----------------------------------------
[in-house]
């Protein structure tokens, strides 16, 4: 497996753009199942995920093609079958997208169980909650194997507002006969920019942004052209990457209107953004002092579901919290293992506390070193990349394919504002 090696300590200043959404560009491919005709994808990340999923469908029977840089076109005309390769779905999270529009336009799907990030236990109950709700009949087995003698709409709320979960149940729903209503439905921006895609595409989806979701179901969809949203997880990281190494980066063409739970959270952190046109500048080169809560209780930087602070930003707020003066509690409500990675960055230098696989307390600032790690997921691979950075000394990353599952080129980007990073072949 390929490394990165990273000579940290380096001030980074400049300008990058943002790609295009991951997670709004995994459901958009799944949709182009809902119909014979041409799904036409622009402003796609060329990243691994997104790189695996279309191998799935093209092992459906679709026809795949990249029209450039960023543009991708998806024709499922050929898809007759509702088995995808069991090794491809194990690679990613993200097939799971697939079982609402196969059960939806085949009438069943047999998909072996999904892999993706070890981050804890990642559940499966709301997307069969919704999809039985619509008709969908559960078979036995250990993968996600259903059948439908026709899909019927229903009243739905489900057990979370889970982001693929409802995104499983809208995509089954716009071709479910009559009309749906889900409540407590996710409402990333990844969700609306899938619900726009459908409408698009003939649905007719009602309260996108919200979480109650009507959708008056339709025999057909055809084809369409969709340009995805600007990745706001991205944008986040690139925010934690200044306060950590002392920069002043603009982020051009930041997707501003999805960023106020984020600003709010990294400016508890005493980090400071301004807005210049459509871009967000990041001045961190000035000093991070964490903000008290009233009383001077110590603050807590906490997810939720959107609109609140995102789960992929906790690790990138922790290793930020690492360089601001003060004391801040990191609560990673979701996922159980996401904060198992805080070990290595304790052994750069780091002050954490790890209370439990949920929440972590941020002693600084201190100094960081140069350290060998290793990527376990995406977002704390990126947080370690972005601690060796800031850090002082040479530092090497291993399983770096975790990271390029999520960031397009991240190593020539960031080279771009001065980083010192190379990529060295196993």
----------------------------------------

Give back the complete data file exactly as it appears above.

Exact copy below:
[in-house]
């Protein structure tokens, strides 16, 4: 497996753009199942995920093609079958997208169980909650194997507002006969920019942004052209990457209107953004002092579901919290293992506390070193990349394919504002 090696300590200043959404560009491919005709994808990340999923469908029977840089076109005309390769779905999270529009336009799907990030236990109950709700009949087995003698709409709320979960149940729903209503439905921006895609595409989806979701179901969809949203997880990281190494980066063409739970959270952190046109500048080169809560209780930087602070930003707020003066509690409500990675960055230098696989307390600032790690997921691979950075000394990353599952080129980007990073072949 390929490394990165990273000579940290380096001030980074400049300008990058943002790609295009991951997670709004995994459901958009799944949709182009809902119909014979041409799904036409622009402003796609060329990243691994997104790189695996279309191998799935093209092992459906679709026809795949990249029209450039960023543009991708998806024709499922050929898809007759509702088995995808069991090794491809194990690679990613993200097939799971697939079982609402196969059960939806085949009438069943047999998909072996999904892999993706070890981050804890990642559940499966709301997307069969919704999809039985619509008709969908559960078979036995250990993968996600259903059948439908026709899909019927229903009243739905489900057990979370889970982001693929409802995104499983809208995509089954716009071709479910009559009309749906889900409540407590996710409402990333990844969700609306899938619900726009459908409408698009003939649905007719009602309260996108919200979480109650009507959708008056339709025999057909055809084809369409969709340009995805600007990745706001991205944008986040690139925010934690200044306060950590002392920069002043603009982020051009930041997707501003999805960023106020984020600003709010990294400016508890005493980090400071301004807005210049459509871009967000990041001045961190000035000093991070964490903000008290009233009383001077110590603050807590906490997810939720959107609109609140995102789960992929906790690790990138922790290793930020690492360089601001003060004391801040990191609560990673979701996922159980996401904060198992805080070990290595304790052994750069780091002050954490790890209370439990949920929440972590941020002693600084201190100094960081140069350290060998290793990527376990995406977002704390990126947080370690972005601690060796800031850090002082040479530092090497291993399983770096975790990271390029999520960031397009991240190593020539960031080279771009001065980083010192190379990529060295196993």